When planning your crops’ irrigation or fertigation, besides knowing its water needs and your field’s climate condition, it is essential to know your soil, because characteristics that might seem insignificant, will in fact be deal breakers for efficient water and/or nutrient supply.
The granulometric distribution of the soil’s mineral fractions regarding their size is called soil texture. They can be majorly divided into 3 groups: clay, silt and sand. The clay fraction is the smallest one, with grains smaller than .002 millimeters, and the one with the highest rates of electrical charges. Silt particles vary between .002 and 0.05 mm and have almost no electrical charges. At last, there is the sand fraction, with absolutely no electrical charge and size between .053 and 2 mm.
- Water retention capacity
The idea of every irrigation system, considering the environment and the farmer’s budget, is to use as minimum water as possible. For that to happen, it is necessary for the soil to have a high capacity to retain water, allowing a longer period without irrigation between rains.
Clay soils manage to retain a great amount of water in the view of the fact that its small pores that can also turn into aggregates (as a result of their electrical charges) will comprise micropores, which are perfect structures to store water.
Sandy soils, due to their big pores that act mainly as a space for water conduction, have a low capacity of water retention, therefore needing more frequent irrigation.
Soil aeration is the process in which the soil exchanges its gases with the atmosphere and vice versa, and it is important because it enables root respiration and plant growth.
Sandy soils, given their pores size and particle organization, have good aeration, whereas clay soils - with small pores that work well as water storage but not gas exchange – has poor aeration.
This information will help guide the frequency of irrigation, for instance, the gap between water supply can’t be too long it will lead to dehydration but also can’t be too short, which will lead to water accumulation in clay soils and later on to the saturation of the whole system. If this happens, there is a massive waste of water, implicating in misuse of money and resources, surface runoff and soil erosion.
- Drainage rates
This is regarding soil’s ability to carry water and how smooth will the movement be, and is directly connected to the two characteristics that were introduced above.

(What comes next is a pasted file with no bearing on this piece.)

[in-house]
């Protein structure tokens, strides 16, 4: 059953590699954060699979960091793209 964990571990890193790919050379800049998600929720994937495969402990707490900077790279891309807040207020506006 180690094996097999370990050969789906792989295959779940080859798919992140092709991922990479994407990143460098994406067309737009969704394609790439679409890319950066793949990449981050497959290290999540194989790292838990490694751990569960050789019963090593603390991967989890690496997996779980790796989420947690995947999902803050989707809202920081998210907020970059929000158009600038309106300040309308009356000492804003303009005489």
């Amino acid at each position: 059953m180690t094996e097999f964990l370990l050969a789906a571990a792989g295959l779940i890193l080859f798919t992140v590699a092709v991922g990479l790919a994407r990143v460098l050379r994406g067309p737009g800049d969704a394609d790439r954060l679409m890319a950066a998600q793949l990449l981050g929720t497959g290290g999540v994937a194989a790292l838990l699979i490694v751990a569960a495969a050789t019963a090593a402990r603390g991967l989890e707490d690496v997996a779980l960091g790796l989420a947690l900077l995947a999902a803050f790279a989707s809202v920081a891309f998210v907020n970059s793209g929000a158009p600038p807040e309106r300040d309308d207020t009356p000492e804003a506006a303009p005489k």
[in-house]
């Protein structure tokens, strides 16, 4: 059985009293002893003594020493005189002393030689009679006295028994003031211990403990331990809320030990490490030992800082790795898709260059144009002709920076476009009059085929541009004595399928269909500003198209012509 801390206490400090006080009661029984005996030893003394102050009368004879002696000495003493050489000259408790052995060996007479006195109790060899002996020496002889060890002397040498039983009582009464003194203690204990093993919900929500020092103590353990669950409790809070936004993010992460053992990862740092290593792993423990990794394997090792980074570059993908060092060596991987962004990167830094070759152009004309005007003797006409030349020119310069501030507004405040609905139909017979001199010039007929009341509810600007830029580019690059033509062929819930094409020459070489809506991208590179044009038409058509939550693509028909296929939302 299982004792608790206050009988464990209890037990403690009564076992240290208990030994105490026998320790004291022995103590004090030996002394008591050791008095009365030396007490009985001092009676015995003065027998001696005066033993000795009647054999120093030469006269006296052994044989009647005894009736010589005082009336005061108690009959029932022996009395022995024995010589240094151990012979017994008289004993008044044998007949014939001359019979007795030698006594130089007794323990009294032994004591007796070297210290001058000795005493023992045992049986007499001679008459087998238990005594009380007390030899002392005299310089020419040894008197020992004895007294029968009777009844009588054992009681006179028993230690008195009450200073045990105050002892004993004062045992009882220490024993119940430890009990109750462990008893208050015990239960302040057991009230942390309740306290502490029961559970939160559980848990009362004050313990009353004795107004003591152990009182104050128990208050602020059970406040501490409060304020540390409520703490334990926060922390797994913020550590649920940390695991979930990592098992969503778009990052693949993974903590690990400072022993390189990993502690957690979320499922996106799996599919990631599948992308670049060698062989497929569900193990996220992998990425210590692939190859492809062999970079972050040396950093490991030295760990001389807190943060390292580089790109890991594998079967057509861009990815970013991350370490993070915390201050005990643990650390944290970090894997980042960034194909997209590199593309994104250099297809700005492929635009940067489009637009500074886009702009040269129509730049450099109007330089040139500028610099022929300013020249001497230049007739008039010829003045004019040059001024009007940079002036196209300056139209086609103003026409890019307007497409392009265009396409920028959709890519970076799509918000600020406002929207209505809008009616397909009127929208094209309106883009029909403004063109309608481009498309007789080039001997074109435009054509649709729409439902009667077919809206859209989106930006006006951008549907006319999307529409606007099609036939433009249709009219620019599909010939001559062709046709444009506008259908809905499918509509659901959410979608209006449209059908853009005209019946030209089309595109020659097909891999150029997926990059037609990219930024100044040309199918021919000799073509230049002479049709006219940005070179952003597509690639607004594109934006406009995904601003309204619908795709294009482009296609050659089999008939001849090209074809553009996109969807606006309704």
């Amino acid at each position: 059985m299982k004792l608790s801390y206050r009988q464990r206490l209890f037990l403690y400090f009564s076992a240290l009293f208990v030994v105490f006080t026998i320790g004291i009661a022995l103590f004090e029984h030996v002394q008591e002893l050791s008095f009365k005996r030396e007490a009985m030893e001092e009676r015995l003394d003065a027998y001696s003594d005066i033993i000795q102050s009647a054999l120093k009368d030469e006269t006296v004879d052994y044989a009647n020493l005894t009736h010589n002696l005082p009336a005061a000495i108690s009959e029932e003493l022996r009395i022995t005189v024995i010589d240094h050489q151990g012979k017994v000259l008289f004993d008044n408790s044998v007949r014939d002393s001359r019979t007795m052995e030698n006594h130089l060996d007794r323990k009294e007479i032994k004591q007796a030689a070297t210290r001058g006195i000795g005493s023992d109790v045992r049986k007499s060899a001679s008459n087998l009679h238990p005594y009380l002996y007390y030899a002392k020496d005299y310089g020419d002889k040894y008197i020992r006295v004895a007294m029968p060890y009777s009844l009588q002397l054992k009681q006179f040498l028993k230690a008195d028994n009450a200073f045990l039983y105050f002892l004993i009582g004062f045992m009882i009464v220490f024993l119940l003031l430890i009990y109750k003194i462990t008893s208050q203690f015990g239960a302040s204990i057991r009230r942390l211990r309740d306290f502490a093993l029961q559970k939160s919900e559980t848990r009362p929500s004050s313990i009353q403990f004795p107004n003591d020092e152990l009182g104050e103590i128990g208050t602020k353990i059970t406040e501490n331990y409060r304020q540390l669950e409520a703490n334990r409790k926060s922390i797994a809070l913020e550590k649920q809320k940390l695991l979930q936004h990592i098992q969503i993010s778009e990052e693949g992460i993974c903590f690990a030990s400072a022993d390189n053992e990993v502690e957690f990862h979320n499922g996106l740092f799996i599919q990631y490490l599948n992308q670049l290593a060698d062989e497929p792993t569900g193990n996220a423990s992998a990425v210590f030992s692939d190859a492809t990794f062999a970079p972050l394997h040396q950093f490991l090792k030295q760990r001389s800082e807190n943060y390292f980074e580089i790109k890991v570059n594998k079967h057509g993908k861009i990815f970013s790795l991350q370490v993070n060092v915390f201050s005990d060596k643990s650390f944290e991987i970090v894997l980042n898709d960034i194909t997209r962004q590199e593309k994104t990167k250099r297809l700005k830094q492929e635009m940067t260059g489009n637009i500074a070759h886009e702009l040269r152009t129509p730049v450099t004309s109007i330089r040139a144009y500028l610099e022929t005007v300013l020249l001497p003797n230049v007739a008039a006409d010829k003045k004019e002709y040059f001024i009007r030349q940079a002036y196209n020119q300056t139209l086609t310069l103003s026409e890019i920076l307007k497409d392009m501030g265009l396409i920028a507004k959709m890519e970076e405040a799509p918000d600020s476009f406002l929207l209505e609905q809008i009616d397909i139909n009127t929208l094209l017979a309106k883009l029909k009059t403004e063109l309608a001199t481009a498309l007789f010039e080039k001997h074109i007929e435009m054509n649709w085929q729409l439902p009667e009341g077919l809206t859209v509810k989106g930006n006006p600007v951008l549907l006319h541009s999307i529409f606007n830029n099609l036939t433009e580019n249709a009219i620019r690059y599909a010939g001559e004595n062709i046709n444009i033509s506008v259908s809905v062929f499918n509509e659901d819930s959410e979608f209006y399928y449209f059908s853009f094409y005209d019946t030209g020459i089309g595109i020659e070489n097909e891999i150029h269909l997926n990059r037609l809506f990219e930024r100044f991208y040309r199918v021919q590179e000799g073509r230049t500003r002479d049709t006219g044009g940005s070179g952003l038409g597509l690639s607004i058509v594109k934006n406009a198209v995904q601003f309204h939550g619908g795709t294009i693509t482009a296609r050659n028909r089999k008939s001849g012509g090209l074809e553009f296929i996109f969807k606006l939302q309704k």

Sandy soils have wider pores and consequently, a higher drainage rate, which helps distribute water and nutrients but might be risky since the water being drained might be lost.
On the other hand, clay soils have a very low drainage rate, therefore hold water for a longer period of time, but its distribution is quite slow. The same applies to nutrient distribution on fertigation systems.
If you would like to make sure your fertigation system is being correctly used and promoting the highest yields, try out the i-Plant Nutrition in which we can help you create the perfect fertigation plan for your crop!
- Erosion susceptibility
For most of the soil properties, we have talked about clay and sandy soils. However, when the subject of discussion is erosion, the silty soils stand out. That is due to the fact that sandy particles are too big to be transported through water, clay particles (although being small) can use their electric charge to form aggregates big enough that can’t be eroded as well but silt particles are just incredibly susceptive to erosion. Silty soils need special attention on irrigation and fertigation because their particles are not big enough like sand nor able to cluster like clay, being more prone to water erosion.
In i-Plant Nutrition your soil test is key to the creation of a personalized fertilization plan. We care about how every property of your field’s soil will react to irrigation, fertigation or any other form of fertilization. Check out our software here!
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